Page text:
Contracting faulted in Abu Ghraib abuse

Sen. Carl Levin (D-Mich.) blasted the Pentagon’s practice of “off-loading” contracts to other federal agencies and said that an instance of this practice may have led to the mistreatment of prisoners at the Abu Ghraib prison in Iraq.

During a hearing of the Armed Services Committee yesterday, senators on both sides of the aisle criticized the Pentagon’s procurement practices. Meanwhile, the defense and services industry, reeling from recent fiascos, is calling on the government for greater clarity and discipline in the contracting process.

Levin seized on a defense contract to Virginia-based CACI International, which was hired to conduct interrogations at Abu Ghraib.

Department of Defense (DoD) officials in Iraq hired contract interrogators by sending their money to a Department of the Interior contracting center in Arizona, which then placed an order through a contract awarded by the General Services Administration. (The GSA secures the buildings, products, services and technology that federal agencies need.)

“DoD and Department of Interior officials effectively abdicated their responsibilities, leaving almost the entire contracting process in the hands of the contractor,” Levin said in opening statements during a hearing on improving defense acquisition.

A series of audits identified numerous subsequent abuses, including the issuance of orders that were outside the scope of the contract, the failure to comply with competition requirements and the failure to monitor contractor performance adequately, Levin said. Poor Army oversight also led to allegations of torture on behalf of the contractors.

The case against the CACI and Titan Corp. employees was referred to the Justice Department for prosecution. Titan provided translators under its contract.

The contract that went through the Department of the Interior was for information technology and was improperly used to hire the interrogators at Abu Ghraib, said Stan Soloway, the president of the Professional Services Council, which represents the governmental professional and technical services industry. Soloway served as a Pentagon acquisition official during the Clinton administration.

“There is inconsistency now as to who has what responsibility,” he told The Hill. We have to make sure that, as we instill discipline in the process, we have to clarify all responsibility and how do you handle areas that are going to be legitimately gray areas.”

Ultimately the contracting officer must determine the scope of the contract and whether the services contracted comply with that scope, he added.

“We need to have very clear lines of authority and very clear procedures and rules when it comes to determine whether something is within the scope of the contract,” he said.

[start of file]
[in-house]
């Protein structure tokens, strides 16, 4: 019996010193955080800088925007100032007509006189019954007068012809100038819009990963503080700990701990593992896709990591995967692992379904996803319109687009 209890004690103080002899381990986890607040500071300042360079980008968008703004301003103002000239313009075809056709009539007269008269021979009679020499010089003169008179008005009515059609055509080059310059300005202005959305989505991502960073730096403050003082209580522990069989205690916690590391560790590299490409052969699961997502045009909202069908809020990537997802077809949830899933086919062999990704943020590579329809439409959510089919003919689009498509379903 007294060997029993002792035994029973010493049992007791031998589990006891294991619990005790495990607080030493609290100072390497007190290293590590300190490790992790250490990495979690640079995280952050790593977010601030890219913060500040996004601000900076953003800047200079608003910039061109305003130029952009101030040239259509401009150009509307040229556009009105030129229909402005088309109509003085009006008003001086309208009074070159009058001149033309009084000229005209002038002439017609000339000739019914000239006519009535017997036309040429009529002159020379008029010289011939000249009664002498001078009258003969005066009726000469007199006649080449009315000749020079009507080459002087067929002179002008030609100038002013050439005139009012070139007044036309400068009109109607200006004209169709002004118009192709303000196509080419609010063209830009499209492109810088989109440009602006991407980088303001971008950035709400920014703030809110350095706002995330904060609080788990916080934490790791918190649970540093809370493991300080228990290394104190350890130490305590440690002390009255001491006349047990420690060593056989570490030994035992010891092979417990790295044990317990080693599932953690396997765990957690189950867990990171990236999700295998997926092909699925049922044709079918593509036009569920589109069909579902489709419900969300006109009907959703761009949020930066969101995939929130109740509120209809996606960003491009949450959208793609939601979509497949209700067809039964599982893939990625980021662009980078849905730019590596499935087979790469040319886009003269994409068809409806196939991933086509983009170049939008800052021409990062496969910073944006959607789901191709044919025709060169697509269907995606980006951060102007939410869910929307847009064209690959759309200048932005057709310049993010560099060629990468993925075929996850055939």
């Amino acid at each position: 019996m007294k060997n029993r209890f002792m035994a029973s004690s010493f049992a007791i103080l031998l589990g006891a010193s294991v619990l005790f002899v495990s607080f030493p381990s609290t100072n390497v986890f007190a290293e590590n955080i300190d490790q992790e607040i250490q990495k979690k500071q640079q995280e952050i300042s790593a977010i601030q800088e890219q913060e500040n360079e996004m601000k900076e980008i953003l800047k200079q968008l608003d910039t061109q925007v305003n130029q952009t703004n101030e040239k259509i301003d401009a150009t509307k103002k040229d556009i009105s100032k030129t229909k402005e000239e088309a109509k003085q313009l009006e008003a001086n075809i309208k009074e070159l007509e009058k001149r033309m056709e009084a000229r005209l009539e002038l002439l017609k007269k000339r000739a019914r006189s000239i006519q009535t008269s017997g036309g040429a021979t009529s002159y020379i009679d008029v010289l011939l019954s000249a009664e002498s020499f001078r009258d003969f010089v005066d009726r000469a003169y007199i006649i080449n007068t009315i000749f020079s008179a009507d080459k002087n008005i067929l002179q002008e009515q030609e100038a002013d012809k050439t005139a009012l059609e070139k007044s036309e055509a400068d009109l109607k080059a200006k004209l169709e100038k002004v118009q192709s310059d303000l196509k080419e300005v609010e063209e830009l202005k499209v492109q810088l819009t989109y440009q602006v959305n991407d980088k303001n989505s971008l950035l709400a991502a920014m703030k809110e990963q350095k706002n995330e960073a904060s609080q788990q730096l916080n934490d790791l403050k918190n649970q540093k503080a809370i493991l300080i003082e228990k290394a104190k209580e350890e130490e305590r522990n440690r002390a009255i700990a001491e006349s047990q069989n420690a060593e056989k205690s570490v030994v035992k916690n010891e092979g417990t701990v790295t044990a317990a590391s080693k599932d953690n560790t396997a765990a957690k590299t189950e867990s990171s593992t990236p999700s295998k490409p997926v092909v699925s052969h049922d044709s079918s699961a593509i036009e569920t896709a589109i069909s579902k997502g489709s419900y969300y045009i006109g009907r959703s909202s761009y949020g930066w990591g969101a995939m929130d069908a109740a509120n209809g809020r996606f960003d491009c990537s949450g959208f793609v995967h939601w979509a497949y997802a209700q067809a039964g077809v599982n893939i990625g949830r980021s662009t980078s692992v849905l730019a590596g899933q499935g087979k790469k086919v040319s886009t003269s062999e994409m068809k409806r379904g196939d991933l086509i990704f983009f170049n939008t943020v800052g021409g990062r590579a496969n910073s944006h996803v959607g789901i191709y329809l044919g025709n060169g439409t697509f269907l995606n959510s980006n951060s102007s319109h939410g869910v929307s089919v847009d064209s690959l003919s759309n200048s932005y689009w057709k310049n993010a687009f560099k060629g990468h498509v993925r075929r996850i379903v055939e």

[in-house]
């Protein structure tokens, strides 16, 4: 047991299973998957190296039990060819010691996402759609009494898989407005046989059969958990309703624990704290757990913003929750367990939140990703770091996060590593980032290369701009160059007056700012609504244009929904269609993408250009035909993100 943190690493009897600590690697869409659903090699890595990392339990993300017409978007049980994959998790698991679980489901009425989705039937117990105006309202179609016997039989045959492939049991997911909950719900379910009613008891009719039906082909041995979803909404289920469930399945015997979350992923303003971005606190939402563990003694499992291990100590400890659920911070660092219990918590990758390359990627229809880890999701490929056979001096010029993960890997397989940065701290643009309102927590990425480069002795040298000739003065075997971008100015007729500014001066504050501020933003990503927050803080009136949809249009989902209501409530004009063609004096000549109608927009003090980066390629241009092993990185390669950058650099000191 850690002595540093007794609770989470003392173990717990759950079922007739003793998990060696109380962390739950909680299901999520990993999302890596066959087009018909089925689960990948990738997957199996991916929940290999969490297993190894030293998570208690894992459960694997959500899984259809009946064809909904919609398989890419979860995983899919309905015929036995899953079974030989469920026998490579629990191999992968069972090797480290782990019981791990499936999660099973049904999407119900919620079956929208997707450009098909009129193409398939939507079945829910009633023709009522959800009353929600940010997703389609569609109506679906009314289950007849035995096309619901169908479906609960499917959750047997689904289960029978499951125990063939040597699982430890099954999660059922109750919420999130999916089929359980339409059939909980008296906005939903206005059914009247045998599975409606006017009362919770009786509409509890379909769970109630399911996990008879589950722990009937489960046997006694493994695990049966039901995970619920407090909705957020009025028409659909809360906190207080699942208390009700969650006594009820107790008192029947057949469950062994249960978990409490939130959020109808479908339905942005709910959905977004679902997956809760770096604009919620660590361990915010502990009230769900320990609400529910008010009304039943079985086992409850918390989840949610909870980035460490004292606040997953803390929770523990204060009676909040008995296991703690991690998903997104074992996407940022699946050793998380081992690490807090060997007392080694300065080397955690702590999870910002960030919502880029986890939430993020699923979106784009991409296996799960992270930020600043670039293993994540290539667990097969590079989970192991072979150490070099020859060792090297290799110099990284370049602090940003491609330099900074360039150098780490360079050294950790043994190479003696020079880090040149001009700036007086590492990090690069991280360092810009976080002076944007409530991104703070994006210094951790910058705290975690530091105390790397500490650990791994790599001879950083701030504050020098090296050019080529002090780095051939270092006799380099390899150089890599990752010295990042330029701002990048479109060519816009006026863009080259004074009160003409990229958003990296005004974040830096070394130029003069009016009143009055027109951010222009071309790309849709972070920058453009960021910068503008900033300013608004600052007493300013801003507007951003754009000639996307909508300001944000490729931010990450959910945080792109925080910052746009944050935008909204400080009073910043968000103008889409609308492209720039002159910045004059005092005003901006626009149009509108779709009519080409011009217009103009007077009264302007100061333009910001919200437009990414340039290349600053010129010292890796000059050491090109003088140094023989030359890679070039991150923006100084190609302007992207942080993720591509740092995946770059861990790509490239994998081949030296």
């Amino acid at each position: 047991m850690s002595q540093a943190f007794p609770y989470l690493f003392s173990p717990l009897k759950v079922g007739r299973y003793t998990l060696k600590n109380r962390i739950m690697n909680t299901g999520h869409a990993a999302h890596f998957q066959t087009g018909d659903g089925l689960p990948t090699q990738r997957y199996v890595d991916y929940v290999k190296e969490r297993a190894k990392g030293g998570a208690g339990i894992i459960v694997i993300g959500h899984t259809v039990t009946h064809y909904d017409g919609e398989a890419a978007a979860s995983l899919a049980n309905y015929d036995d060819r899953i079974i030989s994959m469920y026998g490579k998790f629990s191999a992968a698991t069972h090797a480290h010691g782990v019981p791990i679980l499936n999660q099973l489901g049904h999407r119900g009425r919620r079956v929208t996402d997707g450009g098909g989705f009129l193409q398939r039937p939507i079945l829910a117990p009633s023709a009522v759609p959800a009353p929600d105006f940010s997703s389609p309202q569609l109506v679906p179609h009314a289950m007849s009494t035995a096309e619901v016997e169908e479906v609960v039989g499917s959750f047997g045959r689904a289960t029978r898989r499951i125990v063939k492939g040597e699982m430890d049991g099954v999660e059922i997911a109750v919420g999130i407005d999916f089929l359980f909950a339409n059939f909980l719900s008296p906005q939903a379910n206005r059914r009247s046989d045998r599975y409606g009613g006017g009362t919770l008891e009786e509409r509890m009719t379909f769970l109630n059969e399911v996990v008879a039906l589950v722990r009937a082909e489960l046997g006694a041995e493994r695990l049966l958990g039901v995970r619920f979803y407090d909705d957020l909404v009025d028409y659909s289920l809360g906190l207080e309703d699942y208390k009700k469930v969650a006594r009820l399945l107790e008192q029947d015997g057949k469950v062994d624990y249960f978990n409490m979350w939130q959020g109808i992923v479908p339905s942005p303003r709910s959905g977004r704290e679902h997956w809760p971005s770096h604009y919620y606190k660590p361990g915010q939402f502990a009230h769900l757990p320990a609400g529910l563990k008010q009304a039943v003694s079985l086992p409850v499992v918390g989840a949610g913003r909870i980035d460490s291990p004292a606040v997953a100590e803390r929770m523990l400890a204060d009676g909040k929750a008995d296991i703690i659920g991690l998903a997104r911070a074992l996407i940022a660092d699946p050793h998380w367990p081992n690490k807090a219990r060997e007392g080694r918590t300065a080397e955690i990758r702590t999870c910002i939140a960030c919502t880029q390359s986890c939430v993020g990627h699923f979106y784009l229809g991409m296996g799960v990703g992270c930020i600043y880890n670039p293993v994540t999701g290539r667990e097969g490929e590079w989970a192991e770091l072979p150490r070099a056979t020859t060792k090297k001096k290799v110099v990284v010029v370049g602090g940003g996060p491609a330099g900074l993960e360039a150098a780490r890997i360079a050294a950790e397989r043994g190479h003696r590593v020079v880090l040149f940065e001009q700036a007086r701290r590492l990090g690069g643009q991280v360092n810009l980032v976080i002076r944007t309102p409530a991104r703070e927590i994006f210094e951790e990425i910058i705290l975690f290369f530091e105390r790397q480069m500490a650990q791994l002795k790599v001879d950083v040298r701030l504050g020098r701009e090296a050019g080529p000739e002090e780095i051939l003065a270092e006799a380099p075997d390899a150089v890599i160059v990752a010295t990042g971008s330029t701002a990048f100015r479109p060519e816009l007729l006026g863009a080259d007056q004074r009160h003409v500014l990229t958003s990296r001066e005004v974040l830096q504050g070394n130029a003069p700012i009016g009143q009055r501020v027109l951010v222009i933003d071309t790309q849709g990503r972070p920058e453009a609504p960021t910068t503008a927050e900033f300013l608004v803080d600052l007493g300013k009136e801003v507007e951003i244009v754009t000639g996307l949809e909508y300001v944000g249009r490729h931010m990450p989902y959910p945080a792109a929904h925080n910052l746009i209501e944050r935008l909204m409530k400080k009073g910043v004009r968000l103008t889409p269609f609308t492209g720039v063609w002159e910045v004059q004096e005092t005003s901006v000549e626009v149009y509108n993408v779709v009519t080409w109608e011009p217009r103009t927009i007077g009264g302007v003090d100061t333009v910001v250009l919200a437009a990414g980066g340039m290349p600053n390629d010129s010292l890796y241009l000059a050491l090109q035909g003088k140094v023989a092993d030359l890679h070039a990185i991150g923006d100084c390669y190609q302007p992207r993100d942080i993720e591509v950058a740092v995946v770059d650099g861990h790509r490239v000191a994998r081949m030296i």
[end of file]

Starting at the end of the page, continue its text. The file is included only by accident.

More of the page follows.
Soloway also said that Congress so far has raised questions but has yet to produce legislation. He noted that issues raised by the interrogation contract have led to changes within the GSA, which since has implemented a program called “Get It Right.”

The bungled contract in Iraq also has prompted questions about whether there is enough discipline in the system.

Soloway stressed that government contracts need “real clarity and oversight as to what the relative responsibilities are.”

A year ago, Congress directed the GSA to do a series of reviews of its client-support centers and some of the reviews have been completed, Soloway said.

“There is direct pressure on GSA right now to get their management controls in place,” he added.

Congress’s frustration with the Pentagon’s acquisition process is not limited to service contracts.

“In times of large budget deficits and domestic crises, defense spending goes down and yet we are seeing defense cost going up,” Sen. John McCain, the chairman of the panel’s Airland Subcommittee, said during the hearing.

“We are already at a point where we can only [buy] four ships for the United States Navy in one year. That obviously has national security implications.”

McCain also pointed out that costs for key programs, such as the Army’s Future Combat Systems and the C-130J cargo planes and the Navy’s next-generation destroyer, have skyrocketed.

Meanwhile, Armed Services Chairman John Warner (R-Va.) criticized the fact that each service pursues its own capabilities and ends up duplicating efforts, as happened with the contract dealing with unmanned aerial vehicles. The services should look at whether joint solutions would satisfy their needs, he said.

Gordon England, acting deputy secretary of defense, said the Pentagon is already involved in a series of efforts to refine and change its acquisition practices.

“It is vitally important that we make substantive progress,” England said. “Defense acquisition is an especially complex undertaking, involving myriad of interests, regulations, changing technologies and requirements.” He said that, despite previous efforts, “we still do not have it right.”

An appointed panel, led by retired Air Force Gen. Ronald Kadish, is assessing Pentagon acquisition practices and will complete its study in November.

“You have to have a process of continued improvement, otherwise you will fail,” Kadish told The Hill. He said the Pentagon needs to take into account the consolidation of the defense industry and the pressures of globalization as well as its own needs. “All those need to be rationalized,” Kadish said.